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Aunt Muriel's Last Stand by nott theodore
Chapter 1 : Aunt Muriel's Last Stand
Rating: 15+Chapter Reviews: 10

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A thick frost graced the ground, swirling in perilous patterns on quiet roads and green fields. In gardens, children played and laughed happily, basking in the warm Christmas lights glowing from the windows of their houses. The landscape, apart from the lack of a dusting of snow, was a perfect Christmas card scene.

Smoke puffed merrily out of the chimney atop the Burrow, curling up into the fresh winter air and disappearing on the breeze. In the winter chill, the gnomes had buried deep underground, contemplating hibernation for the season, and the garden was still and peaceful, unusually tidy for this time of year. The view of the house, even with its topsy-turvy structure, was a portrait of serenity.

Unfortunately, the same could not be said for its interior. The cluttered house was filled with even more people and noise than usual, something which wasn’t helping Molly concentrate as she flapped around the kitchen, checking on the enormous turkey roasting in the oven and trying to cut the stuffing with a pastry brush.

“Boys!” she cried as a pair of impish redheads raced into the room for the seventh time in the last five minutes. “Will you stop it, please, I’m trying to cook dinner! Bill, come here!”

Fred and George looked dismayed. They’d been having a lot of fun daring each other to get as close to a snoring Aunt Muriel as possible without waking her up. Soon they’d have been able to poke her, although that might have woken her up, and they weren’t sure that was a good idea. She was much nicer when she was asleep, even if her snoring did fill the room with a sound like a herd of elephants trumpeting together.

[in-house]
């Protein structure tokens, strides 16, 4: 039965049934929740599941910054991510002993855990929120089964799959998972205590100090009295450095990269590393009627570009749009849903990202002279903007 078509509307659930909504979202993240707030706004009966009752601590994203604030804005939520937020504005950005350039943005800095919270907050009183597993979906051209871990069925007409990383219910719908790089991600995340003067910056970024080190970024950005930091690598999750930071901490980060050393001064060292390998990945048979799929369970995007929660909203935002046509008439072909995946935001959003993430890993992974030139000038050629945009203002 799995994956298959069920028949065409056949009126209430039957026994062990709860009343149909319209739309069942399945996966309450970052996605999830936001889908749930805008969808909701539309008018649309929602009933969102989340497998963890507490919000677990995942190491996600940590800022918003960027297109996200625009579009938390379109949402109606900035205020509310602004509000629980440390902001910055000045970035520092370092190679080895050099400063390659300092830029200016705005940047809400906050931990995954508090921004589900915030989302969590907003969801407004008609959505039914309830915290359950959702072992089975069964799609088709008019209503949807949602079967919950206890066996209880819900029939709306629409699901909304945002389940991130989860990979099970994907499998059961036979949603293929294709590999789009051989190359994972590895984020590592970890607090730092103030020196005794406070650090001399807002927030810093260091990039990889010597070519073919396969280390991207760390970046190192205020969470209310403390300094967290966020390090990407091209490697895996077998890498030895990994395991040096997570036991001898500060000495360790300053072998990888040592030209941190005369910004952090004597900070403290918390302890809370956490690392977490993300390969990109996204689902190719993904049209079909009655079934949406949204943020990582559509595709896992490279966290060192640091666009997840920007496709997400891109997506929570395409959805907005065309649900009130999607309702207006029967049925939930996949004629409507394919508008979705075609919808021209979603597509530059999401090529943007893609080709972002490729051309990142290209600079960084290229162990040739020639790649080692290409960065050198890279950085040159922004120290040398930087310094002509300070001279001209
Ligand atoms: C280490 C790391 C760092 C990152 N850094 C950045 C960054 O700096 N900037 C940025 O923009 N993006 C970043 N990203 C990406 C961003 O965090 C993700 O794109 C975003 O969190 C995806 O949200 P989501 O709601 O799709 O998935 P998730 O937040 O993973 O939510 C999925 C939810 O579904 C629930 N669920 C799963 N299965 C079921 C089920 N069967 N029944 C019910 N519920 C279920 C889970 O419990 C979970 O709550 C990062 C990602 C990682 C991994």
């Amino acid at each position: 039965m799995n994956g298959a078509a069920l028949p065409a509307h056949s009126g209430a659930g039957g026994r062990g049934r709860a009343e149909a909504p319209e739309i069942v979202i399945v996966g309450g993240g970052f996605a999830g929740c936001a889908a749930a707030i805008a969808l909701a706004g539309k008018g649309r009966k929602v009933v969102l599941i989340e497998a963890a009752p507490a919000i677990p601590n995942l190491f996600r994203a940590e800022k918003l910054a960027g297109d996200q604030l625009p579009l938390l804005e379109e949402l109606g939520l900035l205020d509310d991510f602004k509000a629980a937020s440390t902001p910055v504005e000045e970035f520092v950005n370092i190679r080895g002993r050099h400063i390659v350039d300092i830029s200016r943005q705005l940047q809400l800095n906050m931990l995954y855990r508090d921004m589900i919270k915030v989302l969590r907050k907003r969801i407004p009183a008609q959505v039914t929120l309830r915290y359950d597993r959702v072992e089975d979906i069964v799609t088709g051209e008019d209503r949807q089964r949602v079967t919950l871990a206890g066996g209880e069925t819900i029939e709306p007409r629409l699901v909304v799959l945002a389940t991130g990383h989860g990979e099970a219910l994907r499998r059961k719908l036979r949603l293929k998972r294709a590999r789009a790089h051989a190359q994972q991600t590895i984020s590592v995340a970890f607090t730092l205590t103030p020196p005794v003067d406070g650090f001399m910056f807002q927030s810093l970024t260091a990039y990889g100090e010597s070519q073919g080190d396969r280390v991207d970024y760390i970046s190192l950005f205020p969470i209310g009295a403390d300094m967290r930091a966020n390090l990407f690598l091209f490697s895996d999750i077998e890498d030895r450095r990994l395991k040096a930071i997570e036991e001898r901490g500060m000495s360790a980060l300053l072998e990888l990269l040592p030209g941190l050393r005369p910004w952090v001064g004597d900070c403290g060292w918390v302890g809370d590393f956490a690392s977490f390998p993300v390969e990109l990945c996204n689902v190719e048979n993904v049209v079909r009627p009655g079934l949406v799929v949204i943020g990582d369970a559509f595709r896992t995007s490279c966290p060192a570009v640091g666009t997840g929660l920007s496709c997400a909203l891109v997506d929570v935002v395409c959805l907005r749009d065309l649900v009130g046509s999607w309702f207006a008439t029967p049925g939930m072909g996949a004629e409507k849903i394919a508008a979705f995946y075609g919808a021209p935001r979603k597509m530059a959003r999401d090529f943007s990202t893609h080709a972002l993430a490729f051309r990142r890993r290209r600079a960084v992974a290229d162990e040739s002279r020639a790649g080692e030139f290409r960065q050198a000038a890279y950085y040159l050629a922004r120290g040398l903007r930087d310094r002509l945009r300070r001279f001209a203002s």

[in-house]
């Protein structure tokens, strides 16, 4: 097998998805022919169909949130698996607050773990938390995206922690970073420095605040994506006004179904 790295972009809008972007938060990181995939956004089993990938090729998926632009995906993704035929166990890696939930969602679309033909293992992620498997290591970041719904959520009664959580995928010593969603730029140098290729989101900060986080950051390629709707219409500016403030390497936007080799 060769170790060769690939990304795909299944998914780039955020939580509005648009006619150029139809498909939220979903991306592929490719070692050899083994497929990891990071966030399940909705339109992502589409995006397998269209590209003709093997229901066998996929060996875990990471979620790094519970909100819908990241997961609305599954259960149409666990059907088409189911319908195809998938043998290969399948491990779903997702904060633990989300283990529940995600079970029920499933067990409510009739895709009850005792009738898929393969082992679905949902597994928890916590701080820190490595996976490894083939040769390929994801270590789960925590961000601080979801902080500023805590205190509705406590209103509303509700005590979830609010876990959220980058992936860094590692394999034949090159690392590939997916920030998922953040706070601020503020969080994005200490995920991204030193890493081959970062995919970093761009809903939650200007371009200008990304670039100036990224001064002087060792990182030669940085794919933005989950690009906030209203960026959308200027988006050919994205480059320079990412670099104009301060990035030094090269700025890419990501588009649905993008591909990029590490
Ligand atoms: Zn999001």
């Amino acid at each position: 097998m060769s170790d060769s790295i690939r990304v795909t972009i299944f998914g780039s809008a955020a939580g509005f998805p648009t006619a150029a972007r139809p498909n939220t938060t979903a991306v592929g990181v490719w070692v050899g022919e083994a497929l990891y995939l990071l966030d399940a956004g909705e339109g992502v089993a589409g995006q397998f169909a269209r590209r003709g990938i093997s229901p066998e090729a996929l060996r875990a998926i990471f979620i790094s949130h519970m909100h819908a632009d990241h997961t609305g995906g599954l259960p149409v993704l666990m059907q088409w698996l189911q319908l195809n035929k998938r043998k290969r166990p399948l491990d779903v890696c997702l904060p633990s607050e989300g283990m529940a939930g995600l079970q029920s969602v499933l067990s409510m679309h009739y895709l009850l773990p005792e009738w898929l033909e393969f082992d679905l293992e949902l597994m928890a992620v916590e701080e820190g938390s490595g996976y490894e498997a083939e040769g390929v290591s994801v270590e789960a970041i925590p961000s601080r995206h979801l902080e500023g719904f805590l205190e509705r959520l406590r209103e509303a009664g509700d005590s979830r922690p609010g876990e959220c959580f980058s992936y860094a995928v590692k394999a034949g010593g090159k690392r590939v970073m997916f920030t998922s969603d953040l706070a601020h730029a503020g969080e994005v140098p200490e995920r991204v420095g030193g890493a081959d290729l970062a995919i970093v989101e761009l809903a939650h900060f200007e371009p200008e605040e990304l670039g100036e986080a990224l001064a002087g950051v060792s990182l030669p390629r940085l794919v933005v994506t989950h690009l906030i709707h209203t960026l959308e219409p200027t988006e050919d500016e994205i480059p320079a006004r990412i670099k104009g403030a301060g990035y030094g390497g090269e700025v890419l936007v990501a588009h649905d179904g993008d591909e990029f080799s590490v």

Bill, a tall and lanky teenager, entered the kitchen, looking curiously at his younger brothers.

“Yes, Mum?”

“Will you take your brothers outside to play, dear? I’ve got to cook the Christmas dinner, and it won’t get done at all if these two persist on getting in my way.”

“Can we play Quidditch?” he asked, tilting his head to one side.

“Well… yes, I suppose so, if it gets you out of my hair. Only be careful and wrap up warm. Oh, where is your father?!”

Molly, her hair flying loose from the bun on top of her head, turned her attention back to the stuffing, huffing at the uselessness of her husband. Every single year he seemed to leave her to manage everything herself – he claimed to be entertaining their elderly relatives, but she knew full well that they fell asleep as soon as they got near the fire and instead he spent time toying with the Muggle presents that his sons had bought him for Christmas. She would put her foot down next year, she decided. That model aeroplane that Bill had found for him would do nothing for her attempts to distract him from the crazy machines.